Until Monday night, city leaders had no social media policy. Now they do, but it’s likely to change Thursday when they take it up again.
So if you want to tell them what you think, now’s the time.
The City Council spent a half-hour going back and forth over what lines to change and whether to vote at all. It started with member Charlie Reece asking to send the policy back to the procedures committee, where it was this summer. Reece wanted more public input.
Mayor Bill Bell said they should just pass what they have and change it later if need be. Then Reece proposed changes to parts of sentences and sections, prompting member Steve Schewel to ask that they delay any vote.
Sign Up and Save
Get six months of free digital access to The Herald Sun
The policy discussion comes a month after a social media-fueled anti-white supremacist protest Aug. 18 in downtown Durham five days after protestors brought down a Confederate statue on Main Street.
Council member Jillian Johnson’s tweets about white supremacist sightings were questioned, and after the counterprotest Bell said there needed to be conversation about social media.
“I’m trying to get a document in place to change. We have nothing,” Bell said Monday night. “Right now we don’t have anything.”
Bell, Mayor Pro Tem Cora Cole-McFadden, member Eddie Davis and member Don Moffitt all voted yes, with Reece, Johnson and Schewel voting no, so it passed 4-3. But what they voted yes to do was to approve a policy they planned to discuss and potentially change less than 72 hours later, when they meet at 1 p.m. Thursday at City Hall. Schewel will not be there, as he will be observing Rosh Hashanah.
A policy has been on the city’s radar since early summer, spurred by a question from the city’s Human Relations Commission. In March, council members were getting emails about how other cities use social media. The city’s social media policy for employees and departments was updated this summer and spurred the new policy.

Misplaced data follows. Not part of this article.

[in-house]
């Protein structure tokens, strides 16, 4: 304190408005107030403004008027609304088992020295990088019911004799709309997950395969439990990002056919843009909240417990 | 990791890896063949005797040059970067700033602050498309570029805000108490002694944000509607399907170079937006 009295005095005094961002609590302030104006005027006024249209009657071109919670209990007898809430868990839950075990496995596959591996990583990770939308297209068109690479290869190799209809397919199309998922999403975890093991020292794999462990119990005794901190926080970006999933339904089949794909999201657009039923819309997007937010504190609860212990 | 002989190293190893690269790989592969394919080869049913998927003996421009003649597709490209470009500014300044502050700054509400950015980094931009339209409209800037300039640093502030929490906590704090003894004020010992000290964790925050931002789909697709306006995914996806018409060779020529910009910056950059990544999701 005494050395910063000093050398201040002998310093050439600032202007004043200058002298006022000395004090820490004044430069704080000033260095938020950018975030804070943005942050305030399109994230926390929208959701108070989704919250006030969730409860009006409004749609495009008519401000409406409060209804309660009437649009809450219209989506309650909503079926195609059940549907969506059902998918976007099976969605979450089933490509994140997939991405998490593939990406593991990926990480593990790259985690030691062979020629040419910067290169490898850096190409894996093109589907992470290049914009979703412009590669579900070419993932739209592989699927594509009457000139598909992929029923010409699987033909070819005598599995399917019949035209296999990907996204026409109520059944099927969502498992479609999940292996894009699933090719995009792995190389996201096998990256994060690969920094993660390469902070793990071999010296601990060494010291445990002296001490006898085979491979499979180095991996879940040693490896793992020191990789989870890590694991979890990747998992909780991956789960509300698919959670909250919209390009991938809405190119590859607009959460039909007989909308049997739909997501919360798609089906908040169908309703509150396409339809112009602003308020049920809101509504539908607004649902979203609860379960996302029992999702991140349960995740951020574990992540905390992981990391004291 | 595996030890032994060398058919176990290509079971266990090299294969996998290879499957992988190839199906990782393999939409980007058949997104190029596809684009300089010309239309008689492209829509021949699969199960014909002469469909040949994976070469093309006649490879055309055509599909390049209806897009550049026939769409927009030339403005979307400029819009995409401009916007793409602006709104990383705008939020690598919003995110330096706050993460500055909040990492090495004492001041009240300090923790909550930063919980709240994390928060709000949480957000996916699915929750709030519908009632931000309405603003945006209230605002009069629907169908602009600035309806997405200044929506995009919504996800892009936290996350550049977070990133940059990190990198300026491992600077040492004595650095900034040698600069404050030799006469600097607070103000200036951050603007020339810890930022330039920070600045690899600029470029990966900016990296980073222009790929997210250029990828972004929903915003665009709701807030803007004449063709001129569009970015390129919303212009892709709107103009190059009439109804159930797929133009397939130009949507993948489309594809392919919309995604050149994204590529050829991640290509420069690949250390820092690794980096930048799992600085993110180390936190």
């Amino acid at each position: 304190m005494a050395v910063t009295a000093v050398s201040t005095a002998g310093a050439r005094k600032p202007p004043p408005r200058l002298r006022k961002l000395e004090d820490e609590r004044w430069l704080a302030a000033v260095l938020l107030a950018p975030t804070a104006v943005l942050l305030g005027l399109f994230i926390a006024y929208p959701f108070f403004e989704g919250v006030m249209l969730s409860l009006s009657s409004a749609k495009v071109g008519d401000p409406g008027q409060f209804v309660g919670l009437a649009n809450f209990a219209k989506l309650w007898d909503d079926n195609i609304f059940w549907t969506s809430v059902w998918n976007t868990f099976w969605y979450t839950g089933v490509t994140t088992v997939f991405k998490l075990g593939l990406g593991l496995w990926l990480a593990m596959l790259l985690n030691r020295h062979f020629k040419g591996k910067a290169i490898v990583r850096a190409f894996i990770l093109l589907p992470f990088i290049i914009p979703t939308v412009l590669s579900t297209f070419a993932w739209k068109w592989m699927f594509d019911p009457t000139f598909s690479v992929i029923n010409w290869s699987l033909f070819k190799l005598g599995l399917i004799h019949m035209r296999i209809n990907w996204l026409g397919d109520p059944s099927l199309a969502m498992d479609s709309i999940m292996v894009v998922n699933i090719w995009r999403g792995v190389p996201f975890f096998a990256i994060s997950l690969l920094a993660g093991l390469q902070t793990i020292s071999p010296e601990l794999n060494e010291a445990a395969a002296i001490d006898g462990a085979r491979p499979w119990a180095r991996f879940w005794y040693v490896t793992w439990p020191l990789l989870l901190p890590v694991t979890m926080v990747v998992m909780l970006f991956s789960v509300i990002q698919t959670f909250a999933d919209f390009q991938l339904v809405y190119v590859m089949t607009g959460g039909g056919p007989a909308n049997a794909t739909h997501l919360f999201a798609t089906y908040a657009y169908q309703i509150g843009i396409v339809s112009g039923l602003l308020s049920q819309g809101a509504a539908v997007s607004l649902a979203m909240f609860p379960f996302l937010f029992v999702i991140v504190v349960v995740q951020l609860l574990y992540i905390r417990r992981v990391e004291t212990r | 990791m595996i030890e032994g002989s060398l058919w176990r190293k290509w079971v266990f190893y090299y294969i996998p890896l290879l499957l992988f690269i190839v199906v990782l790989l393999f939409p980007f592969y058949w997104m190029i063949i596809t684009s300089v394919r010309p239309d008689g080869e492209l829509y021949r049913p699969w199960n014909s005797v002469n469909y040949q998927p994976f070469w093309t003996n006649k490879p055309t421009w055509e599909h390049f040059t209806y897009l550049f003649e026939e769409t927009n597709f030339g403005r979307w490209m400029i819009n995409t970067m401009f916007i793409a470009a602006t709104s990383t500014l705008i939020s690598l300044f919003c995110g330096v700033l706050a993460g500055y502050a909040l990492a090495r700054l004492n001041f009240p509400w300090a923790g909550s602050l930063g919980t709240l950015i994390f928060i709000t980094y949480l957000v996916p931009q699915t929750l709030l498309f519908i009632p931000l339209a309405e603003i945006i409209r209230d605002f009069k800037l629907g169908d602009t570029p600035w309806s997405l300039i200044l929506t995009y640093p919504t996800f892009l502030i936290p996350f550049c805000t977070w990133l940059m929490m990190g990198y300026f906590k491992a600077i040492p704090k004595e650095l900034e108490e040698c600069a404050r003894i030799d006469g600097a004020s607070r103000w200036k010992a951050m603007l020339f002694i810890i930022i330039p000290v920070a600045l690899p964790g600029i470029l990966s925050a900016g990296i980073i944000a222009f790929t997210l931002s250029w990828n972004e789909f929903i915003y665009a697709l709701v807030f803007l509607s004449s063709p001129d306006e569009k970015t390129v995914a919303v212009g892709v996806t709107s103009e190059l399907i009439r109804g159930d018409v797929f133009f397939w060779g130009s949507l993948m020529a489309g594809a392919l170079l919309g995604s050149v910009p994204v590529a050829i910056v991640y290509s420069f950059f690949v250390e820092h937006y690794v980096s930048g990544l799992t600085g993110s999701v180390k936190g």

The city’s new social media policy prohibits officials from using social media in a way that violates the law, including campaigning for re-election on professional social media accounts. Unless designated, officials may not represent themselves as spokespersons for any aspect of city government.
Council-appointd boards, committees and commisions are covered under the new policy, too. Members can all still use personal accounts, too, but their free speech right “is not absolute when involving matters of official city business, issues or concerns,” according to the policy passed Monday night.
Council members Johnson and Reece are the most active on social media. Both Johnson and Reece have started new Twitter accounts in the past month just for city matters, and still maintain personal Twitter accounts as well. On Facebook, Reece is using his council member page to do Facebook Lives to go over the council work sessions. His Facebook Live, which is live video on Facebook you can also watch later, has 761 views as of Monday. He’ll do it again on Sept. 20 to go over the Sept. 21 work session agenda.
Johnson has about 2,000 followers on her Facebook council member page. Sometimes she’ll reach constituents by referring from one social media to another, with a tweet linking to a longer Facebook post.
Reece has more than 4,000 followers on his personal Twitter account, and about 200 on his council Twitter account he started tweeting from less than a month ago. On both accounts now, Reece is arguably the most prolific tweeter about all things Durham several times a day, with a pinned tweet that’s a photo of him taking the oath of office in December 2015.
Mayor Bill Bell does not use social media, nor does Cole-McFadden or Davis. Moffitt does some, and Schewel has upped his social media presence during the mayoral campaign, with candidate Twitter, Facebook and Instagram accounts.